Empower Your Team

U.S. General George S. Patton once said, “Never tell people how to do things. Tell them what to do, and they will surprise you with their ingenuity.” One of the most effective leadership techniques is empowering your team with self-worth and self-esteem. Giving your team the tools and freedom to overcome obstacles the way they see fit is one of the surest ways to build a team that will follow you anywhere. Moreover, according to a Gallup survey, only 45% of men and 50% of women are satisfied with the recognition they receive at work for their accomplishments. The 50-55% of workers who aren’t satisfied with recognition may not be engaged in meeting goals in 2015. Scare tactics and fear may work in the short term, but leading by developing your team through motivation and encouragement is the best way to get them to buy into your organization’s vision.

Regardless of your achievements and shortcomings this year, 2015 is a fresh opportunity to take the reins of your team and be a more effective leader. By mastering these four techniques, you will be on your way to a successful business year. What do you do to ensure you are being an effective leader? Let us know in the comments section below!

Friday
Nov212014

Self-Sabotage: 3 Ways We Get in Our Own Way

There are plenty of things that make your role as leader difficult – troublesome employees, small budgets, technology problems, demanding customers. But, if you’re having problems within your company and you’re having trouble pin-pointing the cause, there might be one other place you should look. Try taking a good look in the mirror, because sometimes the problem is actually you.

Nothing is more damaging, or frustrating, than when you get in your own way. So check out these three forms of self-sabotage and make sure you aren’t behind your workplace woes.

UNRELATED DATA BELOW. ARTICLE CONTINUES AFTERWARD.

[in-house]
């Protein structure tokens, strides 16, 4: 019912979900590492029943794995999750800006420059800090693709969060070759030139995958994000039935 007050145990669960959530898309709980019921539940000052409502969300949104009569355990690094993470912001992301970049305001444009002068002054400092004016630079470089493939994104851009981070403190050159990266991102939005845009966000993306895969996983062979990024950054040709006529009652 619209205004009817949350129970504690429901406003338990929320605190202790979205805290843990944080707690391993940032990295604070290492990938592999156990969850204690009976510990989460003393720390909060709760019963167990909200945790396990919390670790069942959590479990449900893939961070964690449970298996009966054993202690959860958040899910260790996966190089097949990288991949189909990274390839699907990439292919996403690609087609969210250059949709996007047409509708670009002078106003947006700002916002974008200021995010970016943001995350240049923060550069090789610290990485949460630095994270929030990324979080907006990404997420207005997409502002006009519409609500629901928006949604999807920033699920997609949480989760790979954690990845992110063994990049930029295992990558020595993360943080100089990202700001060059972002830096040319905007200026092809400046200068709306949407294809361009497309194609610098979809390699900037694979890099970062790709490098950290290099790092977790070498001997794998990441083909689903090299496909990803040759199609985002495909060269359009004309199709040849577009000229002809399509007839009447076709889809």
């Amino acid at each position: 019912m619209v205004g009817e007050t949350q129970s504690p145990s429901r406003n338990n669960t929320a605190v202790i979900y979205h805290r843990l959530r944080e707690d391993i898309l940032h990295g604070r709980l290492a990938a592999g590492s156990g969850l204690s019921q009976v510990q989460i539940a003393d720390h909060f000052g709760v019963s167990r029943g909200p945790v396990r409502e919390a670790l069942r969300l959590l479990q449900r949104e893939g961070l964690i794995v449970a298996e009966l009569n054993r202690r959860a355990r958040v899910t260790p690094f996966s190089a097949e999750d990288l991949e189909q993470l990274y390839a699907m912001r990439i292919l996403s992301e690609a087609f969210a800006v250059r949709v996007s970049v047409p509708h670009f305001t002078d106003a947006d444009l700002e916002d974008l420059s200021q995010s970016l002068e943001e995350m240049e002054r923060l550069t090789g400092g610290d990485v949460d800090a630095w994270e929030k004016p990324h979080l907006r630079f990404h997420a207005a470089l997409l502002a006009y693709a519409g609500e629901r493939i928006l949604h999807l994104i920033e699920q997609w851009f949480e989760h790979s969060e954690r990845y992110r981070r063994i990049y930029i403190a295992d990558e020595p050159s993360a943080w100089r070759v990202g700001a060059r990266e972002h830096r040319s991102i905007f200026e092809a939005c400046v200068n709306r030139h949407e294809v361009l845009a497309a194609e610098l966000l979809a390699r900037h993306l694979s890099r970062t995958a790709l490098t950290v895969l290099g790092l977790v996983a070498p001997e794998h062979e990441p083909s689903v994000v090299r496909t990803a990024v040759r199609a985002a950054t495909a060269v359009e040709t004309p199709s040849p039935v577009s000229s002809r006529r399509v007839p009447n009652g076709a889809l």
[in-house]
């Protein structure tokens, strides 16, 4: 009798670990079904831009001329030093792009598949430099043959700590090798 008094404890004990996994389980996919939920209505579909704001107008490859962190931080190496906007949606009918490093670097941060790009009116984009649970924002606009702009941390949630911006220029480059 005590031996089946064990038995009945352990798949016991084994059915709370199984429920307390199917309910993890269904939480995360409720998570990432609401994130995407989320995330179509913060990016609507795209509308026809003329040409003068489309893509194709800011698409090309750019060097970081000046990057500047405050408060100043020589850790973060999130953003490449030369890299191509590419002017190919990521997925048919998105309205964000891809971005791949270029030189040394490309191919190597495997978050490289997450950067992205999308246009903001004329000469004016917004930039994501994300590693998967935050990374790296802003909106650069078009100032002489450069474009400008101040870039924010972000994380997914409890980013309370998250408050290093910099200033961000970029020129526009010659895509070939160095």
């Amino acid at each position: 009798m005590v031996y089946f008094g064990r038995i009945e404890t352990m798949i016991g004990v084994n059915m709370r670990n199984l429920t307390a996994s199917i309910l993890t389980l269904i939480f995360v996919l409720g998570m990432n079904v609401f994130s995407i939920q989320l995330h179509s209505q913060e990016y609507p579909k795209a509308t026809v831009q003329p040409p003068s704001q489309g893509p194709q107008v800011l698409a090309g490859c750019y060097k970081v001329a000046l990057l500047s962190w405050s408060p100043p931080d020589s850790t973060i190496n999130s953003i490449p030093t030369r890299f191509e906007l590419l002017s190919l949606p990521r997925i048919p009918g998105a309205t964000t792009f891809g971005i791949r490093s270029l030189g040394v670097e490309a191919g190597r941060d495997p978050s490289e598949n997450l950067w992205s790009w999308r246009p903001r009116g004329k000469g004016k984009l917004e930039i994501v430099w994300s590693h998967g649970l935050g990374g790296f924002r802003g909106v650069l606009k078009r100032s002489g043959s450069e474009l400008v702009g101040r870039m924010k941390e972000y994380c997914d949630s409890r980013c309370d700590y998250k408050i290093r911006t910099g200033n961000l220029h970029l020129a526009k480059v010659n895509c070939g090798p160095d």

Avoiding Taking Responsibility
Admitting you were wrong, taking responsibility, and apologizing is hard for anyone to do, and it can be especially difficult for leaders because there often people who look to them for guidance. Your reputation is a valuable asset.  Not taking responsibility for your own actions is one of the biggest forms of self-sabotage and could have a significant impact on how you are viewed as a leader.

In an article in Forbes, contributing author Erika Anderson explains, “Apologizing freely requires a good deal of courage. It’s not comfortable for any of us to admit an error, or to acknowledge that something we’ve done has caused others harm or inconvenience.” However the consequences of being courageous and honest are actually usually positive. “When someone truly apologizes, we know he or she is putting honesty and honor above personal comfort or self-protection.  It’s inspiring, and it feels brave.” And generally employees, customers, and the public respond quite well to brave, inspirational leaders.

Not Standing Up